I hope my racing speaks for itself 🙂
I’m racing Boulder Peak because I can ride my bike to the start – I live in Boulder only a few miles from the Res.
I raced Peak once before, in 2014, as an amateur. I remember hearing about the Olde Stage climb but it wasn’t in the race that year from the flooding in Lefthand and the roads being torn up.
The Olde Stage climb has meant specific preparation with lots of reps up the climb and understanding how hard I can push at various points to maximize my effort.
I am so happy that Boulder Peak is back! I spent the first 11 years of my career chasing the ITU circuit around the world and only raced a handful on non-drafts in the US. I switched over to non-draft racing last May and have generally been training for long distance now, but I cannot pass up an opportunity to race on such an iconic course and race. I am so excited that Lance and the Without Limits team are working hard to bring this race back for the Pros.
Have not raced before.
I am excited to race a race with a nice climb, I am not as much of a climber as I used to be, and would love to be riding a road bike instead of a TT bike up and down it, but that being said I am just going to be smart about it. This race is basically a long climb from the Res to the top of Olde Stage about 25km long.
I think it is so much fun to race against people that you know and train with. Cam Dye and Jason West are two of my training partners and are nailing the non-draft Olympic distance right now. I am just going to go out there and see how I can do!
I’m racing the Peak because it’s the best Olympic distance event around. I love the climb on Olde Stage Road–it makes the race honest and fair. BP also got me into triathlon so I am stoked to revisit as a pro. I haven’t done an Olympic in years so it is gonna be fun to try the distance again.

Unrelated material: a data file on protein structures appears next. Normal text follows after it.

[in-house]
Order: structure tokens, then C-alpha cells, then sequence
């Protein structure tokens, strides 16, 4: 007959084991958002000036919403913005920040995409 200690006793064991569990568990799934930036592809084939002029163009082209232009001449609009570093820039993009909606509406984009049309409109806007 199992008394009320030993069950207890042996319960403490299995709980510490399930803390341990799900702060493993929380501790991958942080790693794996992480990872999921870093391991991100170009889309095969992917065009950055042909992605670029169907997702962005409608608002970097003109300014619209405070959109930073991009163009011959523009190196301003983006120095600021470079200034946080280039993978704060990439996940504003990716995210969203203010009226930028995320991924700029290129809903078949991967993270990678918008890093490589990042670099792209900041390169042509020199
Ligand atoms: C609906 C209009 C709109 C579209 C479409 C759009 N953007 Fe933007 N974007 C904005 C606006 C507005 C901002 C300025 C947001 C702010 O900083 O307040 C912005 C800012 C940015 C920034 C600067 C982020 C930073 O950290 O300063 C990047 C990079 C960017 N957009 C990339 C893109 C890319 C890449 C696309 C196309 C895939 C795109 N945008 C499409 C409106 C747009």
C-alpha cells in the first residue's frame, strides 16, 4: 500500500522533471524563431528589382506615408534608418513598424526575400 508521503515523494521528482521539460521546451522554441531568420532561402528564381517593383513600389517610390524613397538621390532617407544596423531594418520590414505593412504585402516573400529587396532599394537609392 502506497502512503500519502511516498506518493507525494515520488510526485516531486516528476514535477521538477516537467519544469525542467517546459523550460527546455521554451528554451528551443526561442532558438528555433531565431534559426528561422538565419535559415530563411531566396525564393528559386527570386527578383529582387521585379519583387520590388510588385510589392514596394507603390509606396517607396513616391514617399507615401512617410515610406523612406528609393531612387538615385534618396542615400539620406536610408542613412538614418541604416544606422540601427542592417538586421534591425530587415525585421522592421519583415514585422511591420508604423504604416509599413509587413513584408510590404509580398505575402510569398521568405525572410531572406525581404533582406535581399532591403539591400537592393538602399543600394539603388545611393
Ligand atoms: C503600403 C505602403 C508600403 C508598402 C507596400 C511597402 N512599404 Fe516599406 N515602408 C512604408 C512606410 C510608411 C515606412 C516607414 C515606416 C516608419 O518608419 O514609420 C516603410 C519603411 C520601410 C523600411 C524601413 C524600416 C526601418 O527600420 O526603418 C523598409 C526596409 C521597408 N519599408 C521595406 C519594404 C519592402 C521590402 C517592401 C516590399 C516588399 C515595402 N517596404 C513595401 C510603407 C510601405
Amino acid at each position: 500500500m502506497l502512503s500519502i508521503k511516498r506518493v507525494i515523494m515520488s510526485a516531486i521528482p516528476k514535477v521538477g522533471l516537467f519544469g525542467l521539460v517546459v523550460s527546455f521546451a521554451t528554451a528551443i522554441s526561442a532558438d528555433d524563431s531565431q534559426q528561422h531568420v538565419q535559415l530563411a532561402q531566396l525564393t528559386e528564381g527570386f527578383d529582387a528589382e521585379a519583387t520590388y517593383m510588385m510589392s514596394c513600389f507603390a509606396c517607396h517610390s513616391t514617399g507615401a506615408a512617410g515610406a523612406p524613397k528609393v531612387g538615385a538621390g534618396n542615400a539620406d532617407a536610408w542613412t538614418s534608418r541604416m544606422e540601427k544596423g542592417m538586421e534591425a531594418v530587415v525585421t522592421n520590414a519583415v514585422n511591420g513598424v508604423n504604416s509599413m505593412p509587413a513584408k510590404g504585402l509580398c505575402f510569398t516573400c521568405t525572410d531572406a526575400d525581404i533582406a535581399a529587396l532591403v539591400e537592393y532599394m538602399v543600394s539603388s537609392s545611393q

Crushing people’s souls on Olde Stage
The climb fits in because it gives me space to catch the faster swimmers. It also allows me to push the descent and use my bike handling skills to my advantage.
I’d heard a lot about Boulder Peak over the years, even before I started racing triathlons, and decided this year would be a good time to test myself on Old Stage!
This is my first time racing Boulder Peak but it hopefully won’t be my last.
I’m going to work the uphill so that I lose as little as little time as possible on the descent! I’m not a very big person and my descending still needs a little work.
This is my first official race as a pro and it sounds like I picked a great race to start with!
I am really excited to be back racing the Peak. It was the first race that I did when I was 15, and growing up in Boulder it has always been a special race to me. This year it will be even more special as it will be the first time that my kids have seen me race.
Winning the race in 2012
I can’t find a single reason NOT to race here at home.
The crowd support on Olde Stage is awesome so that will help me up the punishing climb!
Go hard. Be aggressive.
I’m looking forward to a hard race, especially with my training partners, Paula and Alicia, in the field. They are incredible, hard-working athletes and I hold a lot of respect for them in approaching the Peak.